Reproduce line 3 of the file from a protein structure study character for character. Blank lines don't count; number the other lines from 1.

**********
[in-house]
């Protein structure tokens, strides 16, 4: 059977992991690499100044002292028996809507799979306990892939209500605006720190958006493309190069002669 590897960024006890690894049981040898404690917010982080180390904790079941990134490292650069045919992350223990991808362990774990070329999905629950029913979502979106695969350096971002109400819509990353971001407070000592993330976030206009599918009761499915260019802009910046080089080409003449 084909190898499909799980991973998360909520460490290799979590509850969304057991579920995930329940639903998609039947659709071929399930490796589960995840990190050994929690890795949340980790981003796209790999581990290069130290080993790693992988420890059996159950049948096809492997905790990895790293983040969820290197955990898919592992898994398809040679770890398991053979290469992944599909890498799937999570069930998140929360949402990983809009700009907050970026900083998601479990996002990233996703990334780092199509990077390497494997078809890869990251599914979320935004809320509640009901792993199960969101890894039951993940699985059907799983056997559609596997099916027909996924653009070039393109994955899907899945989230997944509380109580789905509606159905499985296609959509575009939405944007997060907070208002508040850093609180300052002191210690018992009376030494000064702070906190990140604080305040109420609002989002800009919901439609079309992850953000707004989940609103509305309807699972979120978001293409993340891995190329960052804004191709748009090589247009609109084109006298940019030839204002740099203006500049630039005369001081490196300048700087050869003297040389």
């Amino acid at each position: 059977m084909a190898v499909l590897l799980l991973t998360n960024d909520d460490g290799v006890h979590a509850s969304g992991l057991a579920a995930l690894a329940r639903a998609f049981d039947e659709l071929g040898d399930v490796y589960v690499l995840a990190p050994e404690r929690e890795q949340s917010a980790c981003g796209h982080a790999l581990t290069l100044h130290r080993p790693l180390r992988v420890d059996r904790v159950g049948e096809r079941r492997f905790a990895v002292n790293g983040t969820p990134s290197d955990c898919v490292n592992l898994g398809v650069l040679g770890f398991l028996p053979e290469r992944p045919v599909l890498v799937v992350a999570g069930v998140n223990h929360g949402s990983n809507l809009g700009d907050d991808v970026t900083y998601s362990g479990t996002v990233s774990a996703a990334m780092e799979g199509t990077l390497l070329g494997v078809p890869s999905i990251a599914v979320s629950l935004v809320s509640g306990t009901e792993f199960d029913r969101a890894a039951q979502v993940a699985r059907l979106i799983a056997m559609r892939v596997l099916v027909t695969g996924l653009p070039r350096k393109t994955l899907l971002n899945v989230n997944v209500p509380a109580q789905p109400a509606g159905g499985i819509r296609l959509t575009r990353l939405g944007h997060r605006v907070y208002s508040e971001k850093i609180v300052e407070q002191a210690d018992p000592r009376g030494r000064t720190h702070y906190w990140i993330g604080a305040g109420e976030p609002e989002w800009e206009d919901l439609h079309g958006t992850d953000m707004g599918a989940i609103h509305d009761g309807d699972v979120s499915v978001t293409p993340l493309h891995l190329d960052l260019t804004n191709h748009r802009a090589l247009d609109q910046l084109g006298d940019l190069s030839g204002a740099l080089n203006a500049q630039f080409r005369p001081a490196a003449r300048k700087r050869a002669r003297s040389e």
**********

């Amino acid at each position: 059977m084909a190898v499909l590897l799980l991973t998360n960024d909520d460490g290799v006890h979590a509850s969304g992991l057991a579920a995930l690894a329940r639903a998609f049981d039947e659709l071929g040898d399930v490796y589960v690499l995840a990190p050994e404690r929690e890795q949340s917010a980790c981003g796209h982080a790999l581990t290069l100044h130290r080993p790693l180390r992988v420890d059996r904790v159950g049948e096809r079941r492997f905790a990895v002292n790293g983040t969820p990134s290197d955990c898919v490292n592992l898994g398809v650069l040679g770890f398991l028996p053979e290469r992944p045919v599909l890498v799937v992350a999570g069930v998140n223990h929360g949402s990983n809507l809009g700009d907050d991808v970026t900083y998601s362990g479990t996002v990233s774990a996703a990334m780092e799979g199509t990077l390497l070329g494997v078809p890869s999905i990251a599914v979320s629950l935004v809320s509640g306990t009901e792993f199960d029913r969101a890894a039951q979502v993940a699985r059907l979106i799983a056997m559609r892939v596997l099916v027909t695969g996924l653009p070039r350096k393109t994955l899907l971002n899945v989230n997944v209500p509380a109580q789905p109400a509606g159905g499985i819509r296609l959509t575009r990353l939405g944007h997060r605006v907070y208002s508040e971001k850093i609180v300052e407070q002191a210690d018992p000592r009376g030494r000064t720190h702070y906190w990140i993330g604080a305040g109420e976030p609002e989002w800009e206009d919901l439609h079309g958006t992850d953000m707004g599918a989940i609103h509305d009761g309807d699972v979120s499915v978001t293409p993340l493309h891995l190329d960052l260019t804004n191709h748009r802009a090589l247009d609109q910046l084109g006298d940019l190069s030839g204002a740099l080089n203006a500049q630039f080409r005369p001081a490196a003449r300048k700087r050869a002669r003297s040389e």